50. 54. Delicious
  51. 55. Delicious <ul><li>But consider how this can work for your website. </li></ul><ul><li>This can be the dynamically updated what’s new section of a website. </li></ul>
  52. 59. How it’s done <ul><li>A non-programmer from EMA has a Google alert for Epsom Salt. Google alerts are free, and send him an e-mail (alert) when Epsom Salt is mentioned. </li></ul><ul><li>He saves the alert to his Epsom Salt Delicious page and it’s automatically updated on the Epsom Salt What’s New page. </li></ul>
  53. 60. Wikipedia
  54. 61. Wikipedia <ul><li>People sign on. People interact. People police the place, checking updates, etc. </li></ul><ul><li>People take pride in the place. That’s the essence of a an online world. Or network. </li></ul>
  55. 62. Wikipedia <ul><li>Is your company there? Should it be? </li></ul><ul><li>Wikipedia is one of the highest things that pops up in Organic Google Search. </li></ul><ul><li>BTW, it’s Wikipedia’s official policy that you or your agents can’t update or create your own Wikipedia page. Offer a customer a free big ticket item to get in there. </li></ul><ul><li>Or hire an ad agency that understand their way around Wikipedia. </li></ul>
  56. 63. Yelp
  57. 64. Yelp <ul><li>Yelp is a local search engine. </li></ul><ul><li>Searching for your company on Yelp in Syracuse. </li></ul><ul><li>If it’s there, read reviews by people. </li></ul><ul><li>If it’s not, ask your best customers to review it. Make a sign at the register: “Like our business? Review it on” </li></ul>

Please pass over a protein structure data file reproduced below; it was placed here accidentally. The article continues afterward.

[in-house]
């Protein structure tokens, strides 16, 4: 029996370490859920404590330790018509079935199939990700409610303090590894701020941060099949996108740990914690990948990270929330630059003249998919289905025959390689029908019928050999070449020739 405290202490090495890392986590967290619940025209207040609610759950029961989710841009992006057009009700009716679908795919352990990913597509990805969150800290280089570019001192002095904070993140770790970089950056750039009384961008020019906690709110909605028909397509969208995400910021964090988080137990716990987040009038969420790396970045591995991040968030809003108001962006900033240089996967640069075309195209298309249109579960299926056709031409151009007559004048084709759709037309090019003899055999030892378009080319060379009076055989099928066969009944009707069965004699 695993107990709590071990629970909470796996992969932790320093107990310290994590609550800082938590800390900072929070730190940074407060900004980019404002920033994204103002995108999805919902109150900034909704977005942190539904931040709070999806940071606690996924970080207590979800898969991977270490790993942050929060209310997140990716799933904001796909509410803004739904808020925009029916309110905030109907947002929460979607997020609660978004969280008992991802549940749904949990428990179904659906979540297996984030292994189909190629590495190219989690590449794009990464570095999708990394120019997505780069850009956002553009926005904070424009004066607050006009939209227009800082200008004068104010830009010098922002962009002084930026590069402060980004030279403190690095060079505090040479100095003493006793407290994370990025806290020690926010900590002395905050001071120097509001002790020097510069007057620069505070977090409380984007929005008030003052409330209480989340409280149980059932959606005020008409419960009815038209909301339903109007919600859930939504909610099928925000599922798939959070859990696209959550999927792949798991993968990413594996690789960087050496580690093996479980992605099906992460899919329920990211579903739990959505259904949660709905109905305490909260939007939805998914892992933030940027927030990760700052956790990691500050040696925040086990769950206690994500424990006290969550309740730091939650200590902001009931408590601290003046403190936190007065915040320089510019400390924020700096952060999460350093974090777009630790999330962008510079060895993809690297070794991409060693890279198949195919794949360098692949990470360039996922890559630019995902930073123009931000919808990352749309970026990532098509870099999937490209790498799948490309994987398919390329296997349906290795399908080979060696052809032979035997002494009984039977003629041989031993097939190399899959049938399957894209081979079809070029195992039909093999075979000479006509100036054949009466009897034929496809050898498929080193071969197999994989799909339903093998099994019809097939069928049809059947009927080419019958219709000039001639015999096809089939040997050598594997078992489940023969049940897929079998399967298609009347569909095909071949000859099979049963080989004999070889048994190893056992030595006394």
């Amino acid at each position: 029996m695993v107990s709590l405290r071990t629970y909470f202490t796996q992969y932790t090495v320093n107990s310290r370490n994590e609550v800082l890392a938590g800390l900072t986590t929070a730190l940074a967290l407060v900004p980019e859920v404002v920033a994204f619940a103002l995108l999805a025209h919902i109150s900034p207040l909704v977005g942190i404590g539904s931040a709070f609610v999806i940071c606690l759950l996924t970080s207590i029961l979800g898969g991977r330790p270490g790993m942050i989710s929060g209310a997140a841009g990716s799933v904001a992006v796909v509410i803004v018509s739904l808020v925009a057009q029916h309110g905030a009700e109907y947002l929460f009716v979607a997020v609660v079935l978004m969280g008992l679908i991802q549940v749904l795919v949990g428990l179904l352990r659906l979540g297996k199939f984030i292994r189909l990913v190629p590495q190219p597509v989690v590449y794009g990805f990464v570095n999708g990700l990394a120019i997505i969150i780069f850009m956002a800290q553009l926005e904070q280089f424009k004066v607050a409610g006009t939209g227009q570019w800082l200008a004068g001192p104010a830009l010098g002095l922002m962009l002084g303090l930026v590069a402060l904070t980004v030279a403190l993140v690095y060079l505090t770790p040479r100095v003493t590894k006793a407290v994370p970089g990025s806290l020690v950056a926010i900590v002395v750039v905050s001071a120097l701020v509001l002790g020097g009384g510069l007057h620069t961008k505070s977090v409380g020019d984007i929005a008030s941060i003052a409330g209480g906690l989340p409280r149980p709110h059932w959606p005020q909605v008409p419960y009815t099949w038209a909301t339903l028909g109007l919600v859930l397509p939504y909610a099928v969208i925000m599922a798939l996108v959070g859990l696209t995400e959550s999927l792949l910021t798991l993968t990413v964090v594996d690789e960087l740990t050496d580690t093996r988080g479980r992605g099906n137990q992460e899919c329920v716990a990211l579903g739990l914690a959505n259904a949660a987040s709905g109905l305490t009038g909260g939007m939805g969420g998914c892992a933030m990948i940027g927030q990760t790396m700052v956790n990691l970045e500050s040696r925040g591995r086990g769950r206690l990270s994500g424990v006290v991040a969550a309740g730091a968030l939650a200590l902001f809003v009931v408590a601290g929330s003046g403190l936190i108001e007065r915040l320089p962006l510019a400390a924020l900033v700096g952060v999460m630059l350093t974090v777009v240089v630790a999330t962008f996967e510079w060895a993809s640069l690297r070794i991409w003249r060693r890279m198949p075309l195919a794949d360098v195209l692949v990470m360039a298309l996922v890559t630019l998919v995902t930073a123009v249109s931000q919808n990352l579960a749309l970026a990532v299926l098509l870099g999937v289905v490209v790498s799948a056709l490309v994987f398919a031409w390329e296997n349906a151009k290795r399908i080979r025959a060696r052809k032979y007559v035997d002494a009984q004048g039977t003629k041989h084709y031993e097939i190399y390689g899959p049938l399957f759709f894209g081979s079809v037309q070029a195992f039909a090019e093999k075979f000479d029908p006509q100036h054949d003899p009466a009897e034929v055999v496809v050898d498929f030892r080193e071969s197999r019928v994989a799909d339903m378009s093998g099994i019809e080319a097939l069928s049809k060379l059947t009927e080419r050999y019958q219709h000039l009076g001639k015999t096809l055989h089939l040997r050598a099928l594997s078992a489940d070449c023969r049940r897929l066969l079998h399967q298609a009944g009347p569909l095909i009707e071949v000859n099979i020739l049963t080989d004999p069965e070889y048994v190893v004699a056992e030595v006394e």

58. 65. Yelp
  59. 66. Yelp <ul><li>“ But what if someone says something bad?” </li></ul><ul><li>What if someone writes that your service was bad. Your food was bad. Your handiwork was bad. </li></ul><ul><li>Wouldn’t you want to know and address it? </li></ul><ul><li>Isn’t this a great chance to respond? </li></ul><ul><li>Control your part, and the reviews will be good. </li></ul>
  60. 67. Meet Google
  61. 68. Google is a tool <ul><li>You type something in, and it returns to you the most relevant thing for you. </li></ul><ul><li>Every day, they spend millions trying to make it work better. </li></ul><ul><li>The path to purchase almost always starts online. </li></ul><ul><li>Many of your potential customers might start there. </li></ul>
  62. 69. Google <ul><li>Note the first question: </li></ul>
  63. 70. Google and Maps <ul><li>Maps are a legitimate return for many of the Google searches people do in Western New York. </li></ul><ul><li>Honest dry cleaner. </li></ul><ul><li>Cheap lunch. </li></ul><ul><li>Business Internet. </li></ul>